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Re: Fitness: the bane of Indian tennis

Postby gbelday » Fri Mar 24, 2017 11:32 pm

arjun2761 wrote:However, my impression (and with a caveat that I never saw him play) was that he was a smaller guy who was more of a finesse player.

Yeah, that's true. He's more of a Federer than a Nadal (you know what I mean).

Omkara, hmm, sorry I don't recall that. He still does look great though.

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Re: Fitness: the bane of Indian tennis

Postby gbelday » Fri Mar 24, 2017 11:39 pm

Prashant wrote:I think the groundwork has to be laid very early - basically both good habits and good practices need to be inculcated when they are kids. For workout/exercise/nutrition/sleep habits/recovery etc. By the time they are out on the tour, it is often too late. I understand that you can definitely dramatically improve fitness as an adult, but if you don't start out with the good habits, you will end up injury prone...


I can't agree more! I don't know how good the coaches back in India are but this is where AITA needs to step in and build a "player development" program that identifies and develops a few talented kids (10-12 year olds) with some long term goals in mind. There's no guarantees that such a program would produce any world class players but it's pretty much guaranteed that we won't see any world class players without such initiatives.

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Re: Fitness: the bane of Indian tennis

Postby prasen9 » Sat Mar 25, 2017 7:17 pm

One idea. Don't know if this is good or bad. Or implementable or not. Fitness is not only the bane of Indian tennis. It is the bane of several Indian sportsmen in several different sports. For example, in cricket, hockey, etc. Now, each of these sports have to have their own solutions. But, given that it is a cross-cutting issue, can SAI do something? Maybe there should be a Centre of Excellence for Fitness in a national sports academy. They will hire top fitness coaches, will be the clearinghouse of the latest and best fitness-related known information, maybe pursue research on fitness, adequate training and rest, nutrition, etc. *And* have a significant charter of training state-level coaches on these issues. While requiring the state level coaches to take the word to the grass-root coaches. Do we already have something like this? Is it feasible? Any comments why this may be a good or bad idea?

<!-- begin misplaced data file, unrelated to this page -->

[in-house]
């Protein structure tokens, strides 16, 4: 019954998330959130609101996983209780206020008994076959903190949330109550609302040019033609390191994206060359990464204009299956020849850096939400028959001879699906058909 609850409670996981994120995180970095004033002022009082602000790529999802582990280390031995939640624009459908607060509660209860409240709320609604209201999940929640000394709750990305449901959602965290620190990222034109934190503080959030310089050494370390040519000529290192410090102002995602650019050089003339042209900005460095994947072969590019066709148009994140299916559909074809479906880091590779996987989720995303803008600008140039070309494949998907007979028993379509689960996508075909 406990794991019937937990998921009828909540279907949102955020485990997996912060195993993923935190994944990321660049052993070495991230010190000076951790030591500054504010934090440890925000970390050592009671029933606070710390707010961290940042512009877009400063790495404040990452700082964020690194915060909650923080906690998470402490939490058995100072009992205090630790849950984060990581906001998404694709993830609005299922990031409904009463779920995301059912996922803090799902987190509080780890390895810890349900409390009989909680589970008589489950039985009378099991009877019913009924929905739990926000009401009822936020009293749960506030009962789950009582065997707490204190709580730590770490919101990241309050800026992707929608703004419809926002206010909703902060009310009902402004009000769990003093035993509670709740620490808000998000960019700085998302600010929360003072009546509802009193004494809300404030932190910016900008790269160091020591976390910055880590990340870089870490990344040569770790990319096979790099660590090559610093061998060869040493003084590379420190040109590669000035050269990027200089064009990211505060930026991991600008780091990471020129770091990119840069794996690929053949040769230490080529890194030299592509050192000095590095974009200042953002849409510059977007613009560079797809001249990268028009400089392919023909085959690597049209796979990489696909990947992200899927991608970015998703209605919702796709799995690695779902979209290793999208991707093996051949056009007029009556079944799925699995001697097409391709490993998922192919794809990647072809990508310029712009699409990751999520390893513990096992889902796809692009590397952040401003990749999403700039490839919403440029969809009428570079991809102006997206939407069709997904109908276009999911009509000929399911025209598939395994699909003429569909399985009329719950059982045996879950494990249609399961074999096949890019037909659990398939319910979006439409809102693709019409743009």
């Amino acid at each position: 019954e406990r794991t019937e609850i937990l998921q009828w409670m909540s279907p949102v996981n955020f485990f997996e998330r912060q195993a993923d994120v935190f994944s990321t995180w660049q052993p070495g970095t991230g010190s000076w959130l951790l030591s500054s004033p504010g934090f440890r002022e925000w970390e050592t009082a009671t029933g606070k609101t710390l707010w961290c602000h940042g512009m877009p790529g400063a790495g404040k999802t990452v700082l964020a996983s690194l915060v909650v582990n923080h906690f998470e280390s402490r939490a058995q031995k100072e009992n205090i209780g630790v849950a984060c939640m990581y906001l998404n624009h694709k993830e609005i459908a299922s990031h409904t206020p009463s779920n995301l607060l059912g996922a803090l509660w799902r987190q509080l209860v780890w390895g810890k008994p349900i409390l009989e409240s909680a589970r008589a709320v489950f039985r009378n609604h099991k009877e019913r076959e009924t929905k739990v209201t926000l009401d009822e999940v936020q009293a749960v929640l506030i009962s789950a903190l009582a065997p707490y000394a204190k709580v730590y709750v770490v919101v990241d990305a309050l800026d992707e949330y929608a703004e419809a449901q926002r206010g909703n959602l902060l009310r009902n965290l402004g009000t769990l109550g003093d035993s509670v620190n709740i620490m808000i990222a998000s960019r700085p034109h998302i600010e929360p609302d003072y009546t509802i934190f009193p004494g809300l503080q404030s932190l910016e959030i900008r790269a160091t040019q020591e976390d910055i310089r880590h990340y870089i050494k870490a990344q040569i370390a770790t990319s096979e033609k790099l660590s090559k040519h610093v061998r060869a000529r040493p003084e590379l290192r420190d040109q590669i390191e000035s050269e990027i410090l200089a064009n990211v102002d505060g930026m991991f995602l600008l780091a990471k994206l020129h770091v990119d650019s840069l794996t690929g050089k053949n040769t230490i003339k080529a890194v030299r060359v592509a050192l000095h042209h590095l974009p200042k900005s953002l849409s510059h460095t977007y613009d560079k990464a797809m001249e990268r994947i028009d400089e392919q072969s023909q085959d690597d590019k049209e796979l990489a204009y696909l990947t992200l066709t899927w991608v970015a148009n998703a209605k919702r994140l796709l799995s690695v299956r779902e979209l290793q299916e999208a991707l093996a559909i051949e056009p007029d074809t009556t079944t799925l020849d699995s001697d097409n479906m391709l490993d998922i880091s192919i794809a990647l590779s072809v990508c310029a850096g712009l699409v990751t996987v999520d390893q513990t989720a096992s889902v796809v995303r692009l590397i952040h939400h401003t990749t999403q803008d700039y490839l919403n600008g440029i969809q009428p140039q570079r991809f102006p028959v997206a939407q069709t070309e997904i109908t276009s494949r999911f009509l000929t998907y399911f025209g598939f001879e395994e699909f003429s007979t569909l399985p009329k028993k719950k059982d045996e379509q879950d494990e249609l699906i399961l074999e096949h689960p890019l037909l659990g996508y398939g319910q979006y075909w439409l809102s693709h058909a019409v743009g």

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Re: Fitness: the bane of Indian tennis

Postby prasen9 » Sat Mar 25, 2017 7:20 pm

gbelday wrote:He still does look great though.
He comes from a sporting family not only from his paternal side but also from his maternal side. So, he has great genes. And, they seem to be a smart family. So, they have possibly knowledge about the importance of fitness to sports and life in general. Maybe some of them made sure he understood the issue of fitness. Maybe someone early on made him go through the drills. And, I am sure he got pretty good support from Minnesota's tennis program. Here in the U.S., even the high school track and tennis programs have pretty decent fitness coaches and get good advice from the sport-related coaches. So, at least he listened.